Contempt or disregard of personality, character, and rights, and the lack of independence, which are the fundamental shortcomings of our politics and national life, are due to the idea that we find our happiness and raison d' etre in being loved by the Emperor as his subjects, obeying him and submitting to the various trappings which nourish and strengthen such ideas.
The restriction of the authority of the Diet, unparalleled in other countries' constitutions, the national institutions, such as
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POLITICAL SERIES: 196 (Continued)
ITEM 6 (Continued)
GENRO, the Lord Keeper of the Privy Seal, the Privy Council, and the House of Peers (which is aloof from the people's will and interests, very often ignoring thorn entirely), and the arrogant and privileged bureaucrats who despise the populace—all have grown and been maintained to support the Emperor's prerogative. They have all originated, not from the people's will or interests, but from the fundamental principle based on the Emperor's will and dignity.
The cause for the repressions of freedom in the scientific and cultural development of the Nation's speech, literature, arts, religions, at cetra, whereby the cultural development was made stagnant, lies in the fact that the highest discipline and virtue was regarded as absolute obedience to the Emperor, and any sort of discussion of the Emperor was forbidden. Furthermore, a society and a moral and political system which regards reverence for the Emperor as the highest virtue must necessarily bring into being the submission of the masses to the oligarchal strata, from the Emperor down to the Government officials.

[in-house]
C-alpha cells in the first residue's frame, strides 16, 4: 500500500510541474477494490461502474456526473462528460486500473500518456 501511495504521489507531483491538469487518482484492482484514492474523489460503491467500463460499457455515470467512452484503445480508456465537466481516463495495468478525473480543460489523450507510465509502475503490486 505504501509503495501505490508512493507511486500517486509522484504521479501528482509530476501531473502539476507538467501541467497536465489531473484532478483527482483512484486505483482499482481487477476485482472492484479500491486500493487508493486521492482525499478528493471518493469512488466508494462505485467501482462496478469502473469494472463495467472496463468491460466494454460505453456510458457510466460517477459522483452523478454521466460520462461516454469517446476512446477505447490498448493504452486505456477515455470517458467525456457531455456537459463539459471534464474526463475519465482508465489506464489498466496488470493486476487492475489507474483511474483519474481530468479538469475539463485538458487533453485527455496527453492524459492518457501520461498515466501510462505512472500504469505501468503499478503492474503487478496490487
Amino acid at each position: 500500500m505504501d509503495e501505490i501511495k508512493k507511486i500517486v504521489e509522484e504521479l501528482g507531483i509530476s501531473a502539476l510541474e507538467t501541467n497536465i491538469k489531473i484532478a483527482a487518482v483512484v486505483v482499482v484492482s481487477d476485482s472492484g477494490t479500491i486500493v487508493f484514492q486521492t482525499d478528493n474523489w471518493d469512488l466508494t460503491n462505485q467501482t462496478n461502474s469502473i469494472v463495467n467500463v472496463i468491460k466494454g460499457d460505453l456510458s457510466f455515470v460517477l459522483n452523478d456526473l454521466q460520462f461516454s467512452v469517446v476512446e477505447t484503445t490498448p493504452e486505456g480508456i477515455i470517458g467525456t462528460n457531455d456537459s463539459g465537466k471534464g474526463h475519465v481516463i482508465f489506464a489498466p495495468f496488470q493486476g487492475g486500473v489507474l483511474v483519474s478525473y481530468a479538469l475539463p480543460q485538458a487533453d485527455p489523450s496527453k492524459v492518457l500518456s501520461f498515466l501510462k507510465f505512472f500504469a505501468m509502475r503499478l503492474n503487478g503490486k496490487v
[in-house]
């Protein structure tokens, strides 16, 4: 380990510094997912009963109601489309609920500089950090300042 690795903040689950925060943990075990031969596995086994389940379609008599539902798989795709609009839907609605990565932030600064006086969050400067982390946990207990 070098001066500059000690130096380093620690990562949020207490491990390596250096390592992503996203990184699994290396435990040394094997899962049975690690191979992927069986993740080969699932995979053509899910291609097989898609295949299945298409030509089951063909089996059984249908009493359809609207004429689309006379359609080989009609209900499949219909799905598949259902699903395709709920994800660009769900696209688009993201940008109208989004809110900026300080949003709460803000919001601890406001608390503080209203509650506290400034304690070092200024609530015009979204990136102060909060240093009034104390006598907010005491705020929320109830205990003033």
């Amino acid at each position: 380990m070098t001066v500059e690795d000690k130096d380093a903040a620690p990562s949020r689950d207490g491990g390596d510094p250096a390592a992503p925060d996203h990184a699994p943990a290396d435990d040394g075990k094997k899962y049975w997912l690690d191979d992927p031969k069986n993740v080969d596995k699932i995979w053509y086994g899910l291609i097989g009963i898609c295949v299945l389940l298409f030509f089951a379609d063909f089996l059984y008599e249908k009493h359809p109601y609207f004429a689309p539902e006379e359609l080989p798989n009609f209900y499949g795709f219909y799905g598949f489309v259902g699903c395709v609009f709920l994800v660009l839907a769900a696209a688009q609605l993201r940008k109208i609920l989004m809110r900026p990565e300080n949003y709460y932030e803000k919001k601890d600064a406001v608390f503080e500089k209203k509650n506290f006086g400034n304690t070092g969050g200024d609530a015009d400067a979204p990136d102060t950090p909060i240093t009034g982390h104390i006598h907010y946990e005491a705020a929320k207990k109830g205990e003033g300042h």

The collapse of the so-called Imperial Army's spirit in the practice of terrible immorality in the occupied countries was pathetic indeed, but it was nothing but a natural outcome.
People speak of the attainment of democracy under the monarchial system in ENGLAND, but they disregard the process through which ENGLAND has arrived at its present stage. There the will of the Parliament and the Premier could force the abdication of the reigning King, if necessary. Such a phenomenon, with the hitherto conceived position and dignity of the Emperor, is unimaginable in JAPAN. And yet, those who were nearest the Emperor has always utilized him for Forcing the people's blind obedience to despotic rules.
Apart from the question of the Emperor as an individual, and the action or merits of the Imperial Family, the characteristics of the Emperor System in our political organization and constitutional system is far more absolute than the Prussian Monarchy in the Constitution of 1851; it is equal to Tsarism in Imperialistic RUSSIA of 1905.
The Imperial Household is a stupendous landowner whose estate covers approximately 1,350,000 CHOBU (T.N. 1 CHOBU - 2.45 acres). Its members are, also, independent plutocrats possessing assets to the extent of 1,500,000,000 Yen. Considering the democratic revolution we are now facing, which naturally includes the elimination of the parasitic and feudalistic land system, Zaibatsu and war profiteers, it is self-evident that the extinction of the Imperial property, and the Family defendent on it, is quite inevitable.
It is quite natural that the Imperial Family, surrounded by landowners, Zaibatsu, and bureaucrats, cannot take in the people's ardent desires and sentiment as their own; nor can they practice politics for the people as representatives of the masses. Moreover, as long as the Emperor System is based on a theory contrary to that of liberty, equality and personal rights, and so long as it may be utilized for the protection of a reactionary and despotic political order it cannot but contribute to the stagnation and distortism of democratic principles.
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HomePress translations [Japan]. Political Series 0196, 1946-01-17.